Lispian Random meanderings on whatever catches my fancy


DRiVEI pointed out the great video explaining what truly motivates people before. The book just goes into more details, highlighting research and what it takes to truly motivate people.

The irony of much of the book is that the answer to how to motivate is simply “Get out of the way.” Throw in some trust and you’ll have folks truly motivated. Of course, it presumes that the folks you’re hiring are capable. But if you’re in any type of company that requires intellectual effort, motivated people are not that hard to find. Keeping them motivated is the trick. And most firms fail by simply failing to realize that so-called “incentives” are anything but.

The book is filled with tidbits, such as:

  • “Careful consideration of reward effects reported in 128 experiments lead to the conclusion that tangible rewards tend to have a substantially negative effect on intrinsic motivation … When institutions … focus on the short-term and opt for controlling people’s behaviour they do considerable long-term damage.” (pg. 39)
  • “For artists, scientists, inventors, schoolchildren, and the rest of us, intrinsic motivation … is essential for high levels of creativity.” (pg. 46)
  • “… researchers at Cornell University studied 320 small businesses, half of which granted workers autonomy, the other half relying on top-down direction. The businesses that offered autonomy grew at four times the rate of the control-oriented firms and had one-third the turnover.” (pg. 91)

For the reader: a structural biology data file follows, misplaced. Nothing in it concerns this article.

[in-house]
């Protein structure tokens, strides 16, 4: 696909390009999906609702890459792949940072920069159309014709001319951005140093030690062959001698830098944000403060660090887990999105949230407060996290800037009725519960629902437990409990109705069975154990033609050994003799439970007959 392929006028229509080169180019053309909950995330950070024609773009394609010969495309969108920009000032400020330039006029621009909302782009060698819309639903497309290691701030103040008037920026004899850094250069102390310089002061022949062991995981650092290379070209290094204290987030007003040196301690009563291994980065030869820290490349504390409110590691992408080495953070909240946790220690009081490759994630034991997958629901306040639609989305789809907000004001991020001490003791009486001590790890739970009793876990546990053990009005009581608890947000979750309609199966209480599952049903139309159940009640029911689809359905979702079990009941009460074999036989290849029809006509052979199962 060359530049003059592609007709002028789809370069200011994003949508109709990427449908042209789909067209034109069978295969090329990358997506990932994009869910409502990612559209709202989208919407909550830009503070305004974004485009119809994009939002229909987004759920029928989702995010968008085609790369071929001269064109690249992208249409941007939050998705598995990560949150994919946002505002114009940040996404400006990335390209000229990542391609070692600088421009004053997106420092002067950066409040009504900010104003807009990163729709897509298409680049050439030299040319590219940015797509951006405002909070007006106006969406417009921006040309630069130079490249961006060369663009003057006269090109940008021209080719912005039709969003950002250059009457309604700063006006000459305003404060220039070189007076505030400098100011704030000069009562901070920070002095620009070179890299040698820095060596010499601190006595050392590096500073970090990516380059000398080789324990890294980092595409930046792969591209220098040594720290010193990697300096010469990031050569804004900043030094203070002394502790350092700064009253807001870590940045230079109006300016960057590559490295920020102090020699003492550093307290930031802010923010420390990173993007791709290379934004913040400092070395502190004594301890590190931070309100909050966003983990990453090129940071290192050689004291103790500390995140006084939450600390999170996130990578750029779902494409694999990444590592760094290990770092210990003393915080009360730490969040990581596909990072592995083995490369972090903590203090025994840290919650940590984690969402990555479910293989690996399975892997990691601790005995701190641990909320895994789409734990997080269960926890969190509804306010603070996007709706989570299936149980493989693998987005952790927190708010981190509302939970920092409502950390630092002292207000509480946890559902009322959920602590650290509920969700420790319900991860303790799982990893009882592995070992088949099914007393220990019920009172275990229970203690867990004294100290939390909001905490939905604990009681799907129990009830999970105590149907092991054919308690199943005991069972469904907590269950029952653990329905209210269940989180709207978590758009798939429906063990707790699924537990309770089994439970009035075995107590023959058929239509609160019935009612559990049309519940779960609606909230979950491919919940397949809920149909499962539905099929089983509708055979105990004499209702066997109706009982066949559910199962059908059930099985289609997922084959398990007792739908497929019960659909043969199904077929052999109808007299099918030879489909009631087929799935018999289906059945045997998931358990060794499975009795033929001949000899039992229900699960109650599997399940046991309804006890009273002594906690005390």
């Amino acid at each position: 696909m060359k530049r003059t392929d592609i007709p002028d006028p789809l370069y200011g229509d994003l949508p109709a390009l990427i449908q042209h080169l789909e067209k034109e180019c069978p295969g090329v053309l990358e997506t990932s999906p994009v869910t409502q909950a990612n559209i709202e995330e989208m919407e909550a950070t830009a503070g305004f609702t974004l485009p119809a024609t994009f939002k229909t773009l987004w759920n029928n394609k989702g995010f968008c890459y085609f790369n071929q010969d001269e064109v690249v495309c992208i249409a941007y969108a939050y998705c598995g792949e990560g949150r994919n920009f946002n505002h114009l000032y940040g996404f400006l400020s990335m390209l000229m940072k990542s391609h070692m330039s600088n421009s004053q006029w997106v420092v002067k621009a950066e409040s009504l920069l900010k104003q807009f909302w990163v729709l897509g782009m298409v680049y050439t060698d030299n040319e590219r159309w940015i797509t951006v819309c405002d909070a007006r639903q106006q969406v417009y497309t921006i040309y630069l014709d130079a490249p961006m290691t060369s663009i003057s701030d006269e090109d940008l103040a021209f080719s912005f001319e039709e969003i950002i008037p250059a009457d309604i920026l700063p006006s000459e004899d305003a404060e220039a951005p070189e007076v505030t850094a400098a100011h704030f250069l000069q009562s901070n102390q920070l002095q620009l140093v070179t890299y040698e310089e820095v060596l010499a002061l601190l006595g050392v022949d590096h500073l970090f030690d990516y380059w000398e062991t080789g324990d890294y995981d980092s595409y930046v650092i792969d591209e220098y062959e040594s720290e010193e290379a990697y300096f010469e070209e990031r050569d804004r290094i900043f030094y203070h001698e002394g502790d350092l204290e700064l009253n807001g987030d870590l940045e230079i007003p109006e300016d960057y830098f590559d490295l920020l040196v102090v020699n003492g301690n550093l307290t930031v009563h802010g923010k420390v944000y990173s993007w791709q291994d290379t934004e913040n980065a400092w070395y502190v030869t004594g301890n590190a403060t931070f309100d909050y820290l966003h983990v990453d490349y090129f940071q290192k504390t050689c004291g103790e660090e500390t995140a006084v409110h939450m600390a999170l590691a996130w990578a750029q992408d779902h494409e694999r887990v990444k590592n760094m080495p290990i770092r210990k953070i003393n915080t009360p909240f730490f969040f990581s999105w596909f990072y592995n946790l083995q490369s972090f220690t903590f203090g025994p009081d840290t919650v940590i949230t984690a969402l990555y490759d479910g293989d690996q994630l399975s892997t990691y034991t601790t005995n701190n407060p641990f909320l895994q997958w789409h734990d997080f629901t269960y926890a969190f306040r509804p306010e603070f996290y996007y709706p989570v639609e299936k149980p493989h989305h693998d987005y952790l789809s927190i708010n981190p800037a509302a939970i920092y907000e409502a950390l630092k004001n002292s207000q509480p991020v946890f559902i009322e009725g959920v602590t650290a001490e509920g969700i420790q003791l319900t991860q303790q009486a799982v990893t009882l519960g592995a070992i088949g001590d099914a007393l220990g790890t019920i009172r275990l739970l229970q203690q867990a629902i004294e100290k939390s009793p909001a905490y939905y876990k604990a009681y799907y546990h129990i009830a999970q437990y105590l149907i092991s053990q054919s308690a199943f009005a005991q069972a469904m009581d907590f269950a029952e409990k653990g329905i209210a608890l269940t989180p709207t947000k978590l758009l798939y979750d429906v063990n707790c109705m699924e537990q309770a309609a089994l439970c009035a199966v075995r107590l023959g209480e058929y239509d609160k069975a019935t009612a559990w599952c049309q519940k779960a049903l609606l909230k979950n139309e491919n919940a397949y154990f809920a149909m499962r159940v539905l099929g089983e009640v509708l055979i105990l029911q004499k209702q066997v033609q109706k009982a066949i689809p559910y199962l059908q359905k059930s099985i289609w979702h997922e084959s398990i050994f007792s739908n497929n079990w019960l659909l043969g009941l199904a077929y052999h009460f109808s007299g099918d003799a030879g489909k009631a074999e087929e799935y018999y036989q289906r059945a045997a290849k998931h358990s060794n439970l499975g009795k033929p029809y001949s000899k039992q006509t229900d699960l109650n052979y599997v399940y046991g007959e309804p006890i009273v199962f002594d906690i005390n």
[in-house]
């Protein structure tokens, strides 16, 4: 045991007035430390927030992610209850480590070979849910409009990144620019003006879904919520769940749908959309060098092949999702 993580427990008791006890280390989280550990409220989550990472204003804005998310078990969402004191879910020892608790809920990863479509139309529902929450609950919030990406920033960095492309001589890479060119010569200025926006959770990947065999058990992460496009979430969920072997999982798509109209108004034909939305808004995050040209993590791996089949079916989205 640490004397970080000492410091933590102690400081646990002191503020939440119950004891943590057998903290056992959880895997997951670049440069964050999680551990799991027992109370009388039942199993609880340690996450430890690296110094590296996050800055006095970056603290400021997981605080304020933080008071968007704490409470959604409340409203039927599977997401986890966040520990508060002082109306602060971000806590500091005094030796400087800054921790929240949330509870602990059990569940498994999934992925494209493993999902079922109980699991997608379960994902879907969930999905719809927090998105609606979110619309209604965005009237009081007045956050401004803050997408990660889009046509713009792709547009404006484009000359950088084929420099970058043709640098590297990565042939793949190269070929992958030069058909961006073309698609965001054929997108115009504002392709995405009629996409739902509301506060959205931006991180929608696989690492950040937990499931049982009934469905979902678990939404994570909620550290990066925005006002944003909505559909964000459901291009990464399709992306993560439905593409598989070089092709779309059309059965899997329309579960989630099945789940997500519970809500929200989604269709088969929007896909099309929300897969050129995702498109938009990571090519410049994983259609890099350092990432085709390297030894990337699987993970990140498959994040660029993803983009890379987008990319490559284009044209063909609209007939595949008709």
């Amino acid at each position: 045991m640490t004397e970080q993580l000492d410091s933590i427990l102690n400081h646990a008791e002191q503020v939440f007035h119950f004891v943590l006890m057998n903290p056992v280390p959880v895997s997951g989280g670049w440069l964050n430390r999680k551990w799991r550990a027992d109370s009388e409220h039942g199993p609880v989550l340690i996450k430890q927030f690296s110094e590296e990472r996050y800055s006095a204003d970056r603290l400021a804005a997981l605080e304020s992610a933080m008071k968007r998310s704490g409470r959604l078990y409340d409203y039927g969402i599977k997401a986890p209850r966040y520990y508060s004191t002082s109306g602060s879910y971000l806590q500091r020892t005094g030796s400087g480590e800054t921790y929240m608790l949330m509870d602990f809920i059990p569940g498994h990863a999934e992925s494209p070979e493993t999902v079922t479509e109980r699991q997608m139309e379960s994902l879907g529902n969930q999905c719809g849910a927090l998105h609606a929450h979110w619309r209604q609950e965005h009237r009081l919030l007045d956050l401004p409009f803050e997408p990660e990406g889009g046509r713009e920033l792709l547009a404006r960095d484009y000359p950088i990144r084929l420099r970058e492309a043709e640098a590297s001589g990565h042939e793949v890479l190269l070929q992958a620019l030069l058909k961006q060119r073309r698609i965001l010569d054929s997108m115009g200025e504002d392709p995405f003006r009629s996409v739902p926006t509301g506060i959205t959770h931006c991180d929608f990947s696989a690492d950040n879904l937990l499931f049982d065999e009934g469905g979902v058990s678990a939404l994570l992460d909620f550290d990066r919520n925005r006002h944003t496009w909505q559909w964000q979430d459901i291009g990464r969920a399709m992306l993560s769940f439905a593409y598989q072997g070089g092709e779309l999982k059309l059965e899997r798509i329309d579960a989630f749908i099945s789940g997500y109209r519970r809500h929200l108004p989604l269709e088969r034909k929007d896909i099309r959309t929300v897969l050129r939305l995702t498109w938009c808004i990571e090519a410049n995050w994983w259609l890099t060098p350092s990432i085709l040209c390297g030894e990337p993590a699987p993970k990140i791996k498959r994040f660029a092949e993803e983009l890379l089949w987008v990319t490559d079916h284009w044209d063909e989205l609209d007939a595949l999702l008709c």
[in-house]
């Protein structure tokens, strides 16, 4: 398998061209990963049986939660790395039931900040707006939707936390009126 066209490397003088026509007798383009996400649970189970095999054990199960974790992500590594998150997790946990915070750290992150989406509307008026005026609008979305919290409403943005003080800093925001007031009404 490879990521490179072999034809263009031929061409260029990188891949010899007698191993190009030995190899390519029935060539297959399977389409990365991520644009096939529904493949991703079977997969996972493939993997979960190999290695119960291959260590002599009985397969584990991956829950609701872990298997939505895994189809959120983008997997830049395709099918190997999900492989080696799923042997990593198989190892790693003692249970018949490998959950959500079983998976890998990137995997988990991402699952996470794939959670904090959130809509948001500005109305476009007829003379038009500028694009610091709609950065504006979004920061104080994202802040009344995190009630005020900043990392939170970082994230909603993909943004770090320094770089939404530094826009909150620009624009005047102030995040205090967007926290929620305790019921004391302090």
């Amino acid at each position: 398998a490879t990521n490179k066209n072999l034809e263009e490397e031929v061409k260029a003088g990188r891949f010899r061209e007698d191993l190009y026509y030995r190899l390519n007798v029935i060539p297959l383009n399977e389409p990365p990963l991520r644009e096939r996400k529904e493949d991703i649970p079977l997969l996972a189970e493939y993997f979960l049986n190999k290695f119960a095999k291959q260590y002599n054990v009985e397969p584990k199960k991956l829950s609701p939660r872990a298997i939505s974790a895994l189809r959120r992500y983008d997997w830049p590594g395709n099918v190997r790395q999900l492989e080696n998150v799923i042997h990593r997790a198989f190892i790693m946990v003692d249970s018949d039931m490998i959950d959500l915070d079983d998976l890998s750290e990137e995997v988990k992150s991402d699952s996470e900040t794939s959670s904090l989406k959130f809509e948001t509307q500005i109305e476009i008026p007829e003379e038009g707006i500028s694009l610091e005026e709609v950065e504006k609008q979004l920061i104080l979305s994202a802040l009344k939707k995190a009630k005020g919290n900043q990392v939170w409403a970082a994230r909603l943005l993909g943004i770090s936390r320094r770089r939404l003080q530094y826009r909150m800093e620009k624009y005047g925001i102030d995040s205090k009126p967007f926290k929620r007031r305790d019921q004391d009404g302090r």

• “… satisfaction depends not merely on having goals, but on having the right goals …” (pg. 143)
  • “Performance reviews … are about as enjoyable as a toothache and as productive as a train wreck.” (pg. 157)
  • “Real challenges are far more invigorating than controlled [ed: read artificial, enforced] leisure.” (pg. 169)

The gist of it all is that creative people crave autonomy. They might need “direction” but it should come in terms of mentoring, not fixed, hard goals that don’t truly motivate. Enforced leisure, goals, deadlines, etc. imply that someone higher up in the hierarchy knows better, that they have a better grasp of the intricacies of the work being performed or what will make a given individual happiness. It’s rarely the case.

I recommend anyone starting a company read this book. I also recommend anyone at a large firm who’s trying to figure out why their publicly traded firm seems “stuck” to read it, too. The portion of the book that discusses how companies that are constantly providing guidance doing worse — much worse — than those who provide occasional guidance is eye-opening. And once you read it it makes perfect sense. I know from my own experience, the constant jumping to quarterly requirements simply resulted in a staccato performance as we tried to get into step with some random goals as opposed to striving to be the best, to focus on the customer, to provide joy to employees and clients so that strong relationships are built where those clients will repeatedly come back because they know they’re getting more than just a bum in a seat. They’re getting a creative person who cares about their problem as much as they do.

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September 2010
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